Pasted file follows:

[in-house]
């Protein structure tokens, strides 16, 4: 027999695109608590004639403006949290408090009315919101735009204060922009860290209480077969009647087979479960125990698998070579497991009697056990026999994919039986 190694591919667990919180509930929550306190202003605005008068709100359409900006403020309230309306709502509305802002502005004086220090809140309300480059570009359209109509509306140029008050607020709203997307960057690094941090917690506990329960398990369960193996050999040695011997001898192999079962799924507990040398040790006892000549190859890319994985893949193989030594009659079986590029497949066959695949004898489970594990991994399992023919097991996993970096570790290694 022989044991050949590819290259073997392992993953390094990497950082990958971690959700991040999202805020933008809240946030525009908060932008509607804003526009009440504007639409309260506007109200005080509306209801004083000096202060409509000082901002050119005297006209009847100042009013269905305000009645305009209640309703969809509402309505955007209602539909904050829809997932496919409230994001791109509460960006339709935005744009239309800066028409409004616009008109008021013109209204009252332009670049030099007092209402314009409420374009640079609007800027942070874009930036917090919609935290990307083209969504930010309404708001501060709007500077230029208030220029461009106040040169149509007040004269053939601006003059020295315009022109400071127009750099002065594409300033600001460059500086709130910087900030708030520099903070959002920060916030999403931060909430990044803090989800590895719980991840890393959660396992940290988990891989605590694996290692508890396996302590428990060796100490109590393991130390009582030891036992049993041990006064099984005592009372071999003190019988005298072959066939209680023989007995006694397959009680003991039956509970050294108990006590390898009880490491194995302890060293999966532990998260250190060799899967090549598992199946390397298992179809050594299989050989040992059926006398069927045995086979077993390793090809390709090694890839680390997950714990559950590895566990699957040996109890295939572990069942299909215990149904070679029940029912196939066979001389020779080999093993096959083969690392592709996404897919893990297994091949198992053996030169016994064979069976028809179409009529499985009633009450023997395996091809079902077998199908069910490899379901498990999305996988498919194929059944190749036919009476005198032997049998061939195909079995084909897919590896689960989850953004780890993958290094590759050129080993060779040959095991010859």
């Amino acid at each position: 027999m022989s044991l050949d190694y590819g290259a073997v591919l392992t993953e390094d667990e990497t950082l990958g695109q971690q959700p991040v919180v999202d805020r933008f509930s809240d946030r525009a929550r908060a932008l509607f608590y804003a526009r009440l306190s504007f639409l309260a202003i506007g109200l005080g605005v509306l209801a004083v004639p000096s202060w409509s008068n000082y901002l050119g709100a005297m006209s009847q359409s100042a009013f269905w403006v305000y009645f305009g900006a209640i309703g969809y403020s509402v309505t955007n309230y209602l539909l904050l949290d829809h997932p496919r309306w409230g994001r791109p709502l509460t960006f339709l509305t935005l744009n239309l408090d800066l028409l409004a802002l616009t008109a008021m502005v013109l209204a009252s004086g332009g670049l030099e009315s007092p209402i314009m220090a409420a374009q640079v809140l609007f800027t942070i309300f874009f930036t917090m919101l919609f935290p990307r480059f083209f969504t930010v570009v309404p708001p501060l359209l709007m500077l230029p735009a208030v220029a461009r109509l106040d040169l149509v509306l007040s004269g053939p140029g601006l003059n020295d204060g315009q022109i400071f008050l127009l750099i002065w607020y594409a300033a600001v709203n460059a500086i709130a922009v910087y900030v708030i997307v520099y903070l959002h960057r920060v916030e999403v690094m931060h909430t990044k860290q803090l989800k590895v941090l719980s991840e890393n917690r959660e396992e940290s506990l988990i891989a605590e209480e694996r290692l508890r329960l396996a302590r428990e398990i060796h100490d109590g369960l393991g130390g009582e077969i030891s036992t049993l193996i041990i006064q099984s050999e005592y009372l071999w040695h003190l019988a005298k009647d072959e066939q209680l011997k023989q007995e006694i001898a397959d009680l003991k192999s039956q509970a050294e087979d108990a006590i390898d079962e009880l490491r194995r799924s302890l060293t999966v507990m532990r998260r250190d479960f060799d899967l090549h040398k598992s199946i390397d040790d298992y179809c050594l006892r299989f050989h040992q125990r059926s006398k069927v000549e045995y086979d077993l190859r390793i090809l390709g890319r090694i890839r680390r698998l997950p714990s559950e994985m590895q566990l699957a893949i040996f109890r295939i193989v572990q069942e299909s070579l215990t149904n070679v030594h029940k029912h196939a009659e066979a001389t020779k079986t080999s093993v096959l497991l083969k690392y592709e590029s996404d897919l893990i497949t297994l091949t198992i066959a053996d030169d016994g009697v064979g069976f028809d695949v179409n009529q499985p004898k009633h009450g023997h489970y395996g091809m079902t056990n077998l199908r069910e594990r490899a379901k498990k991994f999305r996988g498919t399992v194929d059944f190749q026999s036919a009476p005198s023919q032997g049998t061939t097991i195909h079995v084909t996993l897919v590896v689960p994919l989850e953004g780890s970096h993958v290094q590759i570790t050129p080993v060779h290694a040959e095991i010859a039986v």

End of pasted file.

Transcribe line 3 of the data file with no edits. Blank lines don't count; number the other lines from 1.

């Amino acid at each position: 027999m022989s044991l050949d190694y590819g290259a073997v591919l392992t993953e390094d667990e990497t950082l990958g695109q971690q959700p991040v919180v999202d805020r933008f509930s809240d946030r525009a929550r908060a932008l509607f608590y804003a526009r009440l306190s504007f639409l309260a202003i506007g109200l005080g605005v509306l209801a004083v004639p000096s202060w409509s008068n000082y901002l050119g709100a005297m006209s009847q359409s100042a009013f269905w403006v305000y009645f305009g900006a209640i309703g969809y403020s509402v309505t955007n309230y209602l539909l904050l949290d829809h997932p496919r309306w409230g994001r791109p709502l509460t960006f339709l509305t935005l744009n239309l408090d800066l028409l409004a802002l616009t008109a008021m502005v013109l209204a009252s004086g332009g670049l030099e009315s007092p209402i314009m220090a409420a374009q640079v809140l609007f800027t942070i309300f874009f930036t917090m919101l919609f935290p990307r480059f083209f969504t930010v570009v309404p708001p501060l359209l709007m500077l230029p735009a208030v220029a461009r109509l106040d040169l149509v509306l007040s004269g053939p140029g601006l003059n020295d204060g315009q022109i400071f008050l127009l750099i002065w607020y594409a300033a600001v709203n460059a500086i709130a922009v910087y900030v708030i997307v520099y903070l959002h960057r920060v916030e999403v690094m931060h909430t990044k860290q803090l989800k590895v941090l719980s991840e890393n917690r959660e396992e940290s506990l988990i891989a605590e209480e694996r290692l508890r329960l396996a302590r428990e398990i060796h100490d109590g369960l393991g130390g009582e077969i030891s036992t049993l193996i041990i006064q099984s050999e005592y009372l071999w040695h003190l019988a005298k009647d072959e066939q209680l011997k023989q007995e006694i001898a397959d009680l003991k192999s039956q509970a050294e087979d108990a006590i390898d079962e009880l490491r194995r799924s302890l060293t999966v507990m532990r998260r250190d479960f060799d899967l090549h040398k598992s199946i390397d040790d298992y179809c050594l006892r299989f050989h040992q125990r059926s006398k069927v000549e045995y086979d077993l190859r390793i090809l390709g890319r090694i890839r680390r698998l997950p714990s559950e994985m590895q566990l699957a893949i040996f109890r295939i193989v572990q069942e299909s070579l215990t149904n070679v030594h029940k029912h196939a009659e066979a001389t020779k079986t080999s093993v096959l497991l083969k690392y592709e590029s996404d897919l893990i497949t297994l091949t198992i066959a053996d030169d016994g009697v064979g069976f028809d695949v179409n009529q499985p004898k009633h009450g023997h489970y395996g091809m079902t056990n077998l199908r069910e594990r490899a379901k498990k991994f999305r996988g498919t399992v194929d059944f190749q026999s036919a009476p005198s023919q032997g049998t061939t097991i195909h079995v084909t996993l897919v590896v689960p994919l989850e953004g780890s970096h993958v290094q590759i570790t050129p080993v060779h290694a040959e095991i010859a039986v």